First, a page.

Today's poem is "[Yes, I studied. Oftentimes, death]"
from Mad Cursive

Wordcraft of Oregon

Joshua McKinney is the author of two previous collections of poetry: Saunter, co-winner of the University of Georgia Press Poetry Series Open Competition in 2001, and The Novice Mourner, winner of the Dorothy Brunsman Poetry Prize in 2005. He is also the author of two poetry chapbooks: Saunter (Primitive Publications, 1998) and Permutations of the Gallery (Pavement Saw Press, 1996), winner of the Pavement Saw Chapbook Contest. His work has appeared widely in such journals as American Letters & Commentary, Boulevard, Colorado Review, Denver Quarterly, Kenyon Review, New American Writing, and many others. Other awards include a Gertrude Stein Award for Innovative American Poetry. He teaches poetry writing and literature at California State University, Sacramento. He is a member of Senkakukan of Sacramento where he studies Mugai Ryu, Toyama Ryu, and the curriculum of the Zen Nihon Battado Renmei.

Other poems by Joshua McKinney in Verse Daily:
May 7, 2003:  "In Earnest" "Fall's gold is gone. The American..."

Books by Joshua McKinney:

Other poems on the web by Joshua McKinney:
"Near Song"
Three poems
Six poems
Three poems

Joshua McKinney's Website.

About Mad Cursive:

"The poems in Mad Cursive move gracefully between beauty and destruction, the essential real locale of poetry in our times. A mad swordsman inside a poet-seer, McKinney dares to locate what resembles, in my reading, spirit laid bare. In this truly elegant book, the remnant of our language negotiates a shadow world--that space between life and death--which is life on this earth. 'Inside sword we find word,' indeed. A truly courageous book."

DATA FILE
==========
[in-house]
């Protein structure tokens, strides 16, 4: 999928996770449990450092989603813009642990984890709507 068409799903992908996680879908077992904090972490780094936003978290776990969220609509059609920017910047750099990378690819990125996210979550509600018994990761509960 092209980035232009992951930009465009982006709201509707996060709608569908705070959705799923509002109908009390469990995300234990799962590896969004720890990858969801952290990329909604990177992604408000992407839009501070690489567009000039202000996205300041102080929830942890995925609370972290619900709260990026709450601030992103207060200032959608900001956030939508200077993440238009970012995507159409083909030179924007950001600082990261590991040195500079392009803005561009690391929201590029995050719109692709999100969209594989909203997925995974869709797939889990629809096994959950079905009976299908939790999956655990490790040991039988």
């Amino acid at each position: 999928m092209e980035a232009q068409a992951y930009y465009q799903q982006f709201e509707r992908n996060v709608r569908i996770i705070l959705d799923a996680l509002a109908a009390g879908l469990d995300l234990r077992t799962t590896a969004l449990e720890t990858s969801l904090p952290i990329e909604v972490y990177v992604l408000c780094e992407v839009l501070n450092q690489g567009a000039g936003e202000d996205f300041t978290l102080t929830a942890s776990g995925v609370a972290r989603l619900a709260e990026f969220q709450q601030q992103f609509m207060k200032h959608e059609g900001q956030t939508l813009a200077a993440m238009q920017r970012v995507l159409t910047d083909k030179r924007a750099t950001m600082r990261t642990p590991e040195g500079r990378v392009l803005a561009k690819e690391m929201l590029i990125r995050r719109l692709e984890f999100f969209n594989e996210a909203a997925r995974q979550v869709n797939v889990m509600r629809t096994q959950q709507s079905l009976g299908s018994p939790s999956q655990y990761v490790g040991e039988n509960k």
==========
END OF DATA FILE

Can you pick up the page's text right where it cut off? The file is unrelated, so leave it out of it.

—Claudia Keelan

"Joshua McKinney tells of two masters: one who liked to write while walking in 'a place unblurred by interruption' and one who ' preferred uneven ground.' When I think of McKinney's work, I see him as the second master--clearing a new path, or, as Pound said of Whitman, the one who broke 'the new wood.' In McKinney's post-bucolic interstitial landscape, flowers stand as ostiaries, the heat index reduces the Earth's archives to ash, and the spirit trembles like a leaf. 'What I thought beautiful was what died astray.' Though he leads us through foreboding realms of the imagination, McKinney's gentle-edged Taoist generosity is exceedingly redemptive, assuring, pointing us skyward and crying, 'look.' Here is a poet who has earned the title of 'master.'"
—D.A. Powell

"In an era of distress and shrillness, it takes courage and, more than courage, Grace, to speak out boldly , unguardedly, for Balance. In the literal body of these new poems, Joshua McKinney articulates the mortal grandeur and (this is more poignant than I can rightly say) the tragedy of Balance. McKinney simply will not relinquish either past or present, love or bereavement, intellect or animal anguish, merely to accommodate the shrill urgings of our moment. Mad Cursive is therefore, and shall remain, a heroic collection."
—Donald Revell

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